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, which flourished early in the 20th cent. but was virtually extinguished after World War I.

Bibliography

See F. F. Ridley, Revolutionary Syndicalism in France (1970).

syndicalism

see ANARCHO-SYNDICALISM.

syndicalism

1. a revolutionary movement and theory advocating the seizure of the means of production and distribution by syndicates of workers through direct action, esp a general strike
2. an economic system resulting from such action
References in periodicals archive ?
Febvre L, 2012, "Quatre leqons sur le syndicalisme franjais (aout-septembre 1919 et ete 1920)" Le Mouvement Social 238 17-51
La particularite des relations d'exploitation dans lesquelles sont pris les travailleurs journaliers des ghettos va favoriser l'emergence d'un nouveau repertoire d'action propose par les soutiens exterieurs : le syndicalisme de combat.
Joel-Marie Fauquet, << Les debuts du syndicalisme musical en France >>, in Hugues Dufourt et Joel-Marie Fauquet (ed.
Lauteur offre un tour d'horizon impressionnant des facteurs qui ont agi sur le syndicalisme canadien et quebecois depuis la fin du [XIX.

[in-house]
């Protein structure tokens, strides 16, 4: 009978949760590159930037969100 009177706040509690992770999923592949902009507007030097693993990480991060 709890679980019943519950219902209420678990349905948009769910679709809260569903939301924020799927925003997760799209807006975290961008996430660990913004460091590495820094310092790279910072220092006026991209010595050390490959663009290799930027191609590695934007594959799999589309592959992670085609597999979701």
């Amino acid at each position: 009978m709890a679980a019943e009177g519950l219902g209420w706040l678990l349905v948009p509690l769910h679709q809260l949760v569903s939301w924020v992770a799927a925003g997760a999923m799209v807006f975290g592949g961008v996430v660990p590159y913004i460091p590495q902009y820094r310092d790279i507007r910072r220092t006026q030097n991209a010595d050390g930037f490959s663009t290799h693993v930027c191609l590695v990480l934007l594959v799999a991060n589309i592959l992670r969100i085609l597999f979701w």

L'ouvrage se termine sur une conclusion qui, malgre toute la rudesse des dernieres decennies, sait faire la part des choses : il ne faut pas conclure a la fin du syndicalisme ou des relations professionnelles, mais plutot a diverses mutations qui temoignent, malgre les difficultes, des capacites d'adaptation des acteurs au nouveau contexte.
En depit de cette tradition d'activisme, le syndicalisme axe sur la justice sociale chez les enseignants demeure un concept relativement peu developpe.
Thesis, Universite du Quebec a Montreal, 1977) [unpublished]; Gilles Bourque & Anne Legare, Le Quebec: la question nationale (Paris: Francois Maspero, 1979); Jacques Mascotto & Pierre-Yves Soucy, Sociologie politique de la question nationale (Montreal: Editions cooperatives Albert St-Martin, 1979); Louis Fournier, Louis Laberge: La syndicalisme c'est ma vie (Montreal: Dossiers Documents, 1994); Jacques Rouillard, Le syndicalisme quebecois: deux siecles d' histoire (Montreal: Boreal, 2004); Jean-Marc Piotte, Du combat au partenariat: interventions critiques sur le syndicalisme quebecois (Quebec: Editions Nota bene, 1998); Gilles Bourque & Nicole Laurin-Frenette, "Social Classes and Nationalist Ideologies in Quebec, 1760-1970" in Gary Teeple, ed.
Tout semble des lors joue, alors que les derniers soubresauts d'un syndicalisme crispe sur ses avantages acquis, avecla suicidaire greve des employes municipaux de 1979, precipitent la descente aux enfers.
Formation, relations professionnelles et syndicalisme a l'heure de la societe-monde (Paris: L'Harmattan, Les Presses de l'Universite Laval, 2002), pp.
A partir de 1860, les femmes entrent dans ce domaine d'activite, et le syndicalisme y devient une force pour la main-d'oeuvre fortement alphabetisee des ateliers d'imprimerie.
Le syndicalisme en Europe occidentale a la fin du XIX siecle (Paris, 1997).